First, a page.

Those kinds of waits could easily take the wind out of one's sails, I would think. I take it that there weren't any working options. I always try to think of what an alternative would be, but luckily, I haven't the kind of serious wait at a charger. Hope your experiences get better! A build out of chargers might be a few years away, depending on our area. Even in California, there are gaps in certain areas that make travel difficult.

Without a doubt, the non-Tesla charging network has gaps in its coverage and adequacy of availability, although if Tesla builds Model 3s in the volume like they say, the days of empty spots might soon go away!

EVgo seems to have focused more on local travel, as far as I can tell. Maybe somebody with more experience with them could speak to this, but I've had positive experiences with them on my limited number of road trips. Just wish they hadn't raised their prices in California.

The Bolt is a great car and hope that your future travels can be stress-free!
 

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Pulled into the Catonsville, MD EVgo this morning hoping for a bit of a top-up to enable a stress-free round trip from WV to Baltimore. My arrival made it 4 Bolts lined up for a charge at the pathetically under-equipped location (didn't think to take a picture). One was using the lone DCFC, another (a Lyft driver) was waiting for it, and the third was hooked up to the L2.
We have some charging locations like that in California. They are typically at high-traffic or make-or-break locations (i.e., the only DCFC site connecting different regions). EVgo has been doing an okay job of expanding those sites, but it's slow going.

Apparently the company doesn't monitor its equipment and relies on us to report outages. This was an all around disappointing experience. EVgo really needs to add more DCFC units to its existing locations and figure out some way to make sure they are operative.
I'm not sure why they aren't getting that information. It's definitely something that EVgo should consider. So should Electrify America. When their networks get big enough (they really are already), these public charging providers should have a full-time employee whose job it is to systematically review their chargers for issues. Really, it shouldn't be hard for the chargers themselves to trigger an error, but right now, it seems like no news is good news for these providers.

When I was speaking with an Electrify America representative, he was able to tell what chargers were down, but only after he opened the site and started bringing up the individual chargers. So they either need someone proactively seeking out issues, or they need a system that automatically issues a ticket if any error occurs or a charger hasn't been used in X days.

Even in California, there are gaps in certain areas that make travel difficult.

Without a doubt, the non-Tesla charging network has gaps in its coverage and adequacy of availability, although if Tesla builds Model 3s in the volume like they say, the days of empty spots might soon go away!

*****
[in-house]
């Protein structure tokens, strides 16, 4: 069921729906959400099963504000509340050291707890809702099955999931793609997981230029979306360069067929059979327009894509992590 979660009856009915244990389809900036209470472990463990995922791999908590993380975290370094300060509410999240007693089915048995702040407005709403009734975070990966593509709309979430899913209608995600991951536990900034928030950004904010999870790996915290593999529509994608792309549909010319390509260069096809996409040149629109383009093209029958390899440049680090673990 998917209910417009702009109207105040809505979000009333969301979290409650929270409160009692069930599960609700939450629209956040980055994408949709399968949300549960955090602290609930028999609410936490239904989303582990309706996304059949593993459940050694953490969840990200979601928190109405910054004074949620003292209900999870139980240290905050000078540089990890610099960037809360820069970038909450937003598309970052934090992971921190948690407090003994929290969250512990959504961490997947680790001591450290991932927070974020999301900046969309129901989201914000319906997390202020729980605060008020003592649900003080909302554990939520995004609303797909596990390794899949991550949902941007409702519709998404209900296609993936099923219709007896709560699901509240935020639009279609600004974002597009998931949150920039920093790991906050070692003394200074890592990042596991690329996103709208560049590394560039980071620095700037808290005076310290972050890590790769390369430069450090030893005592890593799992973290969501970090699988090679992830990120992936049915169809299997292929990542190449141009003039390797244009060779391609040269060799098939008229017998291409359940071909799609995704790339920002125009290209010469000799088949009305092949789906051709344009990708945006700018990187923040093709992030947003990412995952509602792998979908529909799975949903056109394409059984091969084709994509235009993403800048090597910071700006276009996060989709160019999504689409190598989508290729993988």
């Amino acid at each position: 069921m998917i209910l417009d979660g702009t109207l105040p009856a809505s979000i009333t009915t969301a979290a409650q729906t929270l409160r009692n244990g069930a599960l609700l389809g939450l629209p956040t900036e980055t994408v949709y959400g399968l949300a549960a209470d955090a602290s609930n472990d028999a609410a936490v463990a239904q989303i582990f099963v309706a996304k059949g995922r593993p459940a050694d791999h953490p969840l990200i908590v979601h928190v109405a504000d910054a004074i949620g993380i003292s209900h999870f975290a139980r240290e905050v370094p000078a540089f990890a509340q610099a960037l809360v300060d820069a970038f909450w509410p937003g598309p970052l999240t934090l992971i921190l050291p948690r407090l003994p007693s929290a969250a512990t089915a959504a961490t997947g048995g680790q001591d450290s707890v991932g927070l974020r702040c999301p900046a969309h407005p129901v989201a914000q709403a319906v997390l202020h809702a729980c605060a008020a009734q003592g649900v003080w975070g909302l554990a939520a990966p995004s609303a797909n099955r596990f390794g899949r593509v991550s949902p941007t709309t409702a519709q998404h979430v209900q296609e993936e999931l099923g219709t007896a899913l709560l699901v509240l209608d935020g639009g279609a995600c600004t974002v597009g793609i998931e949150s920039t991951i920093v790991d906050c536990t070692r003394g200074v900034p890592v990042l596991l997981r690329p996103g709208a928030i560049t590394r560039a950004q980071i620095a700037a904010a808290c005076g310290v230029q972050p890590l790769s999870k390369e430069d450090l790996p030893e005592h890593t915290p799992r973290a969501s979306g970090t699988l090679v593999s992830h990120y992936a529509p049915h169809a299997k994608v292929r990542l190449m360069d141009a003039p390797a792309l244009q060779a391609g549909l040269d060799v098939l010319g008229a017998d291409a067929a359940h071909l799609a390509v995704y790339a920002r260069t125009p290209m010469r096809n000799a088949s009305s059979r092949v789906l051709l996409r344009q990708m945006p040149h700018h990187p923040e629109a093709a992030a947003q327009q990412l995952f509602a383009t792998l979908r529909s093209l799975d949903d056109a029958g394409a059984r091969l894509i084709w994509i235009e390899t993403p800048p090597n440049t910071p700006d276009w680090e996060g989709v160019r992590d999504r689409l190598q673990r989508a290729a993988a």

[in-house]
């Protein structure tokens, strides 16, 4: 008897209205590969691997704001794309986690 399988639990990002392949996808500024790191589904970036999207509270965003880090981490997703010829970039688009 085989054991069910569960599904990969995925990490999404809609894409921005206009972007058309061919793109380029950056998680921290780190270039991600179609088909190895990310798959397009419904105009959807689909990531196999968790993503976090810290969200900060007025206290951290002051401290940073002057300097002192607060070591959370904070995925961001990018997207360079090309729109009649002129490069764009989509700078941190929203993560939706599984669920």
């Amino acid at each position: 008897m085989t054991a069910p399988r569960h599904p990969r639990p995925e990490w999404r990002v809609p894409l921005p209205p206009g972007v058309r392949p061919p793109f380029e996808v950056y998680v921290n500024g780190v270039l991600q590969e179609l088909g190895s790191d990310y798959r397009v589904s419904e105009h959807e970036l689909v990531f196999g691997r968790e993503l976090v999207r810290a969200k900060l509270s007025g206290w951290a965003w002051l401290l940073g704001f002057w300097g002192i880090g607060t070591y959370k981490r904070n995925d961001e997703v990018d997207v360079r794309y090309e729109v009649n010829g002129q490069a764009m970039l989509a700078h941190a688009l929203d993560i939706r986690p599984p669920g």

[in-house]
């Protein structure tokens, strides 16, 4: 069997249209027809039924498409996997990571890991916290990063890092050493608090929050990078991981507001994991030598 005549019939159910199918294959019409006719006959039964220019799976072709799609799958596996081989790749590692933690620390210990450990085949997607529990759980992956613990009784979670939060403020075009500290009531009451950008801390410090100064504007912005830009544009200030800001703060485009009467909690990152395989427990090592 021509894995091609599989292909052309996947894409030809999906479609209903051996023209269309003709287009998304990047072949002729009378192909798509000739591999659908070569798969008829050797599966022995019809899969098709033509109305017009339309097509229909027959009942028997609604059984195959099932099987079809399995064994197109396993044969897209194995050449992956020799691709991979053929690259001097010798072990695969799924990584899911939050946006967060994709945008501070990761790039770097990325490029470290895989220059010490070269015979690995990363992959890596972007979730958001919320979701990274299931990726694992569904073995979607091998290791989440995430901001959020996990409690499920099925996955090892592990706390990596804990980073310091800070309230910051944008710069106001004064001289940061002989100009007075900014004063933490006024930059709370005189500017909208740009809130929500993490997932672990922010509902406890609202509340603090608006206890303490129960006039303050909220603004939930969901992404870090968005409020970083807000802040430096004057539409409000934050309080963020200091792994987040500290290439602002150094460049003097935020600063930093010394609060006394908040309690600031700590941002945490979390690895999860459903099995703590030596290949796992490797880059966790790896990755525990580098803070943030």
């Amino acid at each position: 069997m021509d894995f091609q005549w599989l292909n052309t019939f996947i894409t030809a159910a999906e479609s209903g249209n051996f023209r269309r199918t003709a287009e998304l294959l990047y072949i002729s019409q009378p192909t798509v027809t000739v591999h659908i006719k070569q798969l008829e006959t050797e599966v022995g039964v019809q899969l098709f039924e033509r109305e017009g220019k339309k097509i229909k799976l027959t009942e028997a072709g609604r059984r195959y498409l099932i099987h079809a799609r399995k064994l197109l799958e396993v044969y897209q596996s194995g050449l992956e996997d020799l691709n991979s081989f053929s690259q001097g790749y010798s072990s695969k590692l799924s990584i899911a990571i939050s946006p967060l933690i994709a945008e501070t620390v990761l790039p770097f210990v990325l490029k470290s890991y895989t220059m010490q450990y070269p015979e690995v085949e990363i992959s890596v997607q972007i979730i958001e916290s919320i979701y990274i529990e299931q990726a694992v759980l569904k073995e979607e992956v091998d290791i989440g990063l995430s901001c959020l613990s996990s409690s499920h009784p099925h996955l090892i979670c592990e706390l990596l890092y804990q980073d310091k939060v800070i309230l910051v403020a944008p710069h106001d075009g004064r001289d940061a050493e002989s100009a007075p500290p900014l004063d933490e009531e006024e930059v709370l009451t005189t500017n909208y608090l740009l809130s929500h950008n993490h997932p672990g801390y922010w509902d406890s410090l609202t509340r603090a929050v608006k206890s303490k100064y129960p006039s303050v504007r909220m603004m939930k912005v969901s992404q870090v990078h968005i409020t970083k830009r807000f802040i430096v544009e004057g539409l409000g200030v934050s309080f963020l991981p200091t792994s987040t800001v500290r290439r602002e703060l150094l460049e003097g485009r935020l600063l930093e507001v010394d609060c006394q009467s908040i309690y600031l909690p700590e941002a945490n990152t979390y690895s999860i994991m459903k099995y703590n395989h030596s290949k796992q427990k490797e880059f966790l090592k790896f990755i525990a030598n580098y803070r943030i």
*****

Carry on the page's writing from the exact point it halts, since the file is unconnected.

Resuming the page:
Believe it or not, even California still has gaps that make it difficult for Tesla EV owners, though Tesla does have plans to build Superchargers in those areas (I believe by the end of this year).

To be fair, public charging providers also have plans for most of the gaps in California (but not all, from what I've seen), and it looks like they've learned their lesson. If you look at most of the original plans for the California Energy Commission (CEC) grant-funded sites, they were only listing one or two DCFC per location. It appears that ChargePoint, EVgo, and Recargo have all increased that to a minimum of three to four chargers per site.

That's still not as impressive as Tesla's larger, 20 to 40 stall sites, but outside of extremely high-demand locations, I'm not sure that those "megasites" are necessary. And even if you did need 40+ chargers along a route, I don't like the idea of having so many at a single site. Based on my experiences traveling (and the ever increasing number of other long-range EVs on the roads), I think the magic number for chargers per site is somewhere between six and twelve. After that point, rather than adding more chargers at that site, you would create far more value by adding another six to twelve charger site up or down the road a few miles.
 

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...Believe it or not, even California still has gaps that make it difficult for Tesla EV owners, though Tesla does have plans to build Superchargers in those areas (I believe by the end of this year)...
For anyone who follows Tesla's buildout plans with any regularity, their targeted opening dates for all announced future charging locations are always "By the end of 20XX" with "XX" being the current year. Any unopened sites as of December 31, 20XX, simply roll over to "By the end of 20X(X+1)".